To understand the implications of imprinting, it helps to know a few basics. Imprinting is an epigenetic (meaning “beyond genetic”) mechanism, a molecular change that can happen within a cell that affects the degree to which genes are activated, without changing the underlying genetic code. The type of imprinting that happens in egg and sperm cells is known as “genomic imprinting,” a reference to its fundamental heritable nature. Other types of imprinting can happen as a result of environmental influences, such as parental nurturing or abuse.
As recently as a few decades ago, very few people imagined that heritable genetic influences existed beyond the basic genetic code in our DNA. Then, in 1984, biologists at the University of Cambridge and at the Wistar Institute in Philadelphia separately tried to breed mice that had either two copies of a father's chromosomes or two copies of a mother's chromosomes, instead of one copy from each parent. According to Mendelian theory, the baby mice should have been fine—after all, they had the correct number of genes and chromosomes. All the fetuses died, however, suggesting that simply having two of each chromosome is not sufficient—each pair must be made up of one chromosome from Mom and one from Dad. But the researchers did not yet know why.[break]
Stamps of Silence
The answer is genomic imprinting, as biologists discovered in the early 1990s. In a series of papers published in Nature and Genes and Development, researchers identified the first imprinted genes in mice, all related to a protein called insulinlike growth factor 2 (IGF-2), which plays a role in regulating the size of the pups. Mouse mothers silenced this gene, resulting in smaller, easier-to-carry fetal pups, whereas mouse fathers suppressed a gene that codes for the receptor for IGF-2's protein—blocking the receptor's suppressive action so that the pups could grow larger. Since that discovery, scientists have found more than 60 human genes that are typically imprinted by one parent or the other.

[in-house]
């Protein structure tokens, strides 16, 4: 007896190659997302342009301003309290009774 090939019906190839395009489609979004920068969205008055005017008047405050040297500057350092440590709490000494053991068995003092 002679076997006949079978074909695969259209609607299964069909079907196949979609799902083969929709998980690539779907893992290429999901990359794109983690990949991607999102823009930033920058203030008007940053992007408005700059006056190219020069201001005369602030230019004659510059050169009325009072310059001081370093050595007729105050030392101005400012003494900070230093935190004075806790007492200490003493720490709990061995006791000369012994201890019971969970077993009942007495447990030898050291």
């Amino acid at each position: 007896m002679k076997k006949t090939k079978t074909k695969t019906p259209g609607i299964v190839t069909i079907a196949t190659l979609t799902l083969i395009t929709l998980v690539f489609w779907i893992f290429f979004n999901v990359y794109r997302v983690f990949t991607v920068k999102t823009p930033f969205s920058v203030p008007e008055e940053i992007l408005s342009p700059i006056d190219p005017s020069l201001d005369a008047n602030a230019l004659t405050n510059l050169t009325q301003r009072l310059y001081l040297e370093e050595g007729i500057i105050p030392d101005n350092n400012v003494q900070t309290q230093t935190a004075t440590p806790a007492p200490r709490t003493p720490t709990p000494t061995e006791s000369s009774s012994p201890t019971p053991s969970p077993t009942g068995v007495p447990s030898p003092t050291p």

Genes are imprinted by the addition of molecules called methyl groups to the gene's DNA [see box on page 110]. For reasons that are not totally understood, this methylation prevents the gene's information from being expressed, or transcribed into RNA and proteins, the basic building blocks of the body. It is as if the imprinting “stamp” blocks the gene's code from being read by the cell. A woman's egg carries only the genomic imprints that her mother passed on to her; her father's imprints are wiped away. Likewise, the genes that a man passes on in his sperm are imprinted in the same way that his father's genes were.